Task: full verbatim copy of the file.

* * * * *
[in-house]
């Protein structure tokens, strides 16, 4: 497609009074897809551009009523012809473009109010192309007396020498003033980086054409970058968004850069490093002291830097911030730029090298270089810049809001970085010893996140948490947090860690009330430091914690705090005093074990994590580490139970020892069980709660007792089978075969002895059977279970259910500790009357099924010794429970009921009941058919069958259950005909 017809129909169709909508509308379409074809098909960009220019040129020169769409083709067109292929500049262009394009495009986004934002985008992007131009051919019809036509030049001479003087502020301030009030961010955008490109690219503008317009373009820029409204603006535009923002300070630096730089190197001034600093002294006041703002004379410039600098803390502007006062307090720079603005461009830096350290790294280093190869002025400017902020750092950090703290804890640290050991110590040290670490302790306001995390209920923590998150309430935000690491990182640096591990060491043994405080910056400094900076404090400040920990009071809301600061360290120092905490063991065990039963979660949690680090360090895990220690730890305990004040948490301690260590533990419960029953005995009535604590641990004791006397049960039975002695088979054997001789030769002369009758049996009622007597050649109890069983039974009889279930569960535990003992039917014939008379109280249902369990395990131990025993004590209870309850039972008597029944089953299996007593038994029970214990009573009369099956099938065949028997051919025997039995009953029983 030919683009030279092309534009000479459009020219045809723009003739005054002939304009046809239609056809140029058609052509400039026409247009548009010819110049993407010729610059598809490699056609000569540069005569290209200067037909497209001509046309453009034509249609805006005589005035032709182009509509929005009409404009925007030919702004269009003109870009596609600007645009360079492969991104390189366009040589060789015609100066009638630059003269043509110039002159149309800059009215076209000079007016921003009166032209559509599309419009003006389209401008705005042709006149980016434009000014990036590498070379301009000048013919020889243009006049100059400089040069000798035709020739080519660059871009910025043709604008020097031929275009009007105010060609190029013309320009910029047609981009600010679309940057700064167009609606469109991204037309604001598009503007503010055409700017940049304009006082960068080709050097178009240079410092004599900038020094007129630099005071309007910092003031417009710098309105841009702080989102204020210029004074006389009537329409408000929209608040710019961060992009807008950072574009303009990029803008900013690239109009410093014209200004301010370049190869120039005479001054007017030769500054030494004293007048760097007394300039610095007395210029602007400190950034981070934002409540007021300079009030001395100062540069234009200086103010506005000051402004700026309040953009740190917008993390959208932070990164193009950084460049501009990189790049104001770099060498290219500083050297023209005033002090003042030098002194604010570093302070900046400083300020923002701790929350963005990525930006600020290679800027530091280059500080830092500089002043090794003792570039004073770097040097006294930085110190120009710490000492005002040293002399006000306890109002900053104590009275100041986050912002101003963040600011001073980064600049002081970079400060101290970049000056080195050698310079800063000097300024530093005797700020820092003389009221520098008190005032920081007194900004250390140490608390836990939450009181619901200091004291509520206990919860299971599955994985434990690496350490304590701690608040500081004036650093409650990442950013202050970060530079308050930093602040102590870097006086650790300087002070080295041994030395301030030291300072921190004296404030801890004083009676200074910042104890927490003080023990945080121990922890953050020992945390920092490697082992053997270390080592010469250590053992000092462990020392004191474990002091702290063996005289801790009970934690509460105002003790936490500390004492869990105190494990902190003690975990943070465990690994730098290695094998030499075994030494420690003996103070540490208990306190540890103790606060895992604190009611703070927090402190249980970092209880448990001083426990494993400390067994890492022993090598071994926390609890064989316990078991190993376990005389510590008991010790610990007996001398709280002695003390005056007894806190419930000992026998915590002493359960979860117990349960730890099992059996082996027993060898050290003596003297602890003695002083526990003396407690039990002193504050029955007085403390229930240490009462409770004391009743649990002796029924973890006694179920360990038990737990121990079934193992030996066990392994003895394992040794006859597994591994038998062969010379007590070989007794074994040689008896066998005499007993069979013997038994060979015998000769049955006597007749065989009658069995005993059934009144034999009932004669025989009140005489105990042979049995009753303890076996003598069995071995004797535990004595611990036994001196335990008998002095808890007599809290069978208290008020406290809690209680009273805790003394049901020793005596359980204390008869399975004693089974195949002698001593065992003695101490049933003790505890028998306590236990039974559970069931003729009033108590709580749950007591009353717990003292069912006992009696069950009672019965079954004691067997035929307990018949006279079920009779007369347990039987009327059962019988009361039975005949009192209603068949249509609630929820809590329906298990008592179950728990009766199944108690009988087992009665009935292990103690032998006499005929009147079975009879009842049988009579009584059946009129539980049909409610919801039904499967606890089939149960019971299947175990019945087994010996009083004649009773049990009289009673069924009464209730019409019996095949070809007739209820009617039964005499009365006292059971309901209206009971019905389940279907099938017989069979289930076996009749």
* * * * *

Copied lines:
[in-house]
């Protein structure tokens, strides 16, 4: 497609009074897809551009009523012809473009109010192309007396020498003033980086054409970058968004850069490093002291830097911030730029090298270089810049809001970085010893996140948490947090860690009330430091914690705090005093074990994590580490139970020892069980709660007792089978075969002895059977279970259910500790009357099924010794429970009921009941058919069958259950005909 017809129909169709909508509308379409074809098909960009220019040129020169769409083709067109292929500049262009394009495009986004934002985008992007131009051919019809036509030049001479003087502020301030009030961010955008490109690219503008317009373009820029409204603006535009923002300070630096730089190197001034600093002294006041703002004379410039600098803390502007006062307090720079603005461009830096350290790294280093190869002025400017902020750092950090703290804890640290050991110590040290670490302790306001995390209920923590998150309430935000690491990182640096591990060491043994405080910056400094900076404090400040920990009071809301600061360290120092905490063991065990039963979660949690680090360090895990220690730890305990004040948490301690260590533990419960029953005995009535604590641990004791006397049960039975002695088979054997001789030769002369009758049996009622007597050649109890069983039974009889279930569960535990003992039917014939008379109280249902369990395990131990025993004590209870309850039972008597029944089953299996007593038994029970214990009573009369099956099938065949028997051919025997039995009953029983 030919683009030279092309534009000479459009020219045809723009003739005054002939304009046809239609056809140029058609052509400039026409247009548009010819110049993407010729610059598809490699056609000569540069005569290209200067037909497209001509046309453009034509249609805006005589005035032709182009509509929005009409404009925007030919702004269009003109870009596609600007645009360079492969991104390189366009040589060789015609100066009638630059003269043509110039002159149309800059009215076209000079007016921003009166032209559509599309419009003006389209401008705005042709006149980016434009000014990036590498070379301009000048013919020889243009006049100059400089040069000798035709020739080519660059871009910025043709604008020097031929275009009007105010060609190029013309320009910029047609981009600010679309940057700064167009609606469109991204037309604001598009503007503010055409700017940049304009006082960068080709050097178009240079410092004599900038020094007129630099005071309007910092003031417009710098309105841009702080989102204020210029004074006389009537329409408000929209608040710019961060992009807008950072574009303009990029803008900013690239109009410093014209200004301010370049190869120039005479001054007017030769500054030494004293007048760097007394300039610095007395210029602007400190950034981070934002409540007021300079009030001395100062540069234009200086103010506005000051402004700026309040953009740190917008993390959208932070990164193009950084460049501009990189790049104001770099060498290219500083050297023209005033002090003042030098002194604010570093302070900046400083300020923002701790929350963005990525930006600020290679800027530091280059500080830092500089002043090794003792570039004073770097040097006294930085110190120009710490000492005002040293002399006000306890109002900053104590009275100041986050912002101003963040600011001073980064600049002081970079400060101290970049000056080195050698310079800063000097300024530093005797700020820092003389009221520098008190005032920081007194900004250390140490608390836990939450009181619901200091004291509520206990919860299971599955994985434990690496350490304590701690608040500081004036650093409650990442950013202050970060530079308050930093602040102590870097006086650790300087002070080295041994030395301030030291300072921190004296404030801890004083009676200074910042104890927490003080023990945080121990922890953050020992945390920092490697082992053997270390080592010469250590053992000092462990020392004191474990002091702290063996005289801790009970934690509460105002003790936490500390004492869990105190494990902190003690975990943070465990690994730098290695094998030499075994030494420690003996103070540490208990306190540890103790606060895992604190009611703070927090402190249980970092209880448990001083426990494993400390067994890492022993090598071994926390609890064989316990078991190993376990005389510590008991010790610990007996001398709280002695003390005056007894806190419930000992026998915590002493359960979860117990349960730890099992059996082996027993060898050290003596003297602890003695002083526990003396407690039990002193504050029955007085403390229930240490009462409770004391009743649990002796029924973890006694179920360990038990737990121990079934193992030996066990392994003895394992040794006859597994591994038998062969010379007590070989007794074994040689008896066998005499007993069979013997038994060979015998000769049955006597007749065989009658069995005993059934009144034999009932004669025989009140005489105990042979049995009753303890076996003598069995071995004797535990004595611990036994001196335990008998002095808890007599809290069978208290008020406290809690209680009273805790003394049901020793005596359980204390008869399975004693089974195949002698001593065992003695101490049933003790505890028998306590236990039974559970069931003729009033108590709580749950007591009353717990003292069912006992009696069950009672019965079954004691067997035929307990018949006279079920009779007369347990039987009327059962019988009361039975005949009192209603068949249509609630929820809590329906298990008592179950728990009766199944108690009988087992009665009935292990103690032998006499005929009147079975009879009842049988009579009584059946009129539980049909409610919801039904499967606890089939149960019971299947175990019945087994010996009083004649009773049990009289009673069924009464209730019409019996095949070809007739209820009617039964005499009365006292059971309901209206009971019905389940279907099938017989069979289930076996009749």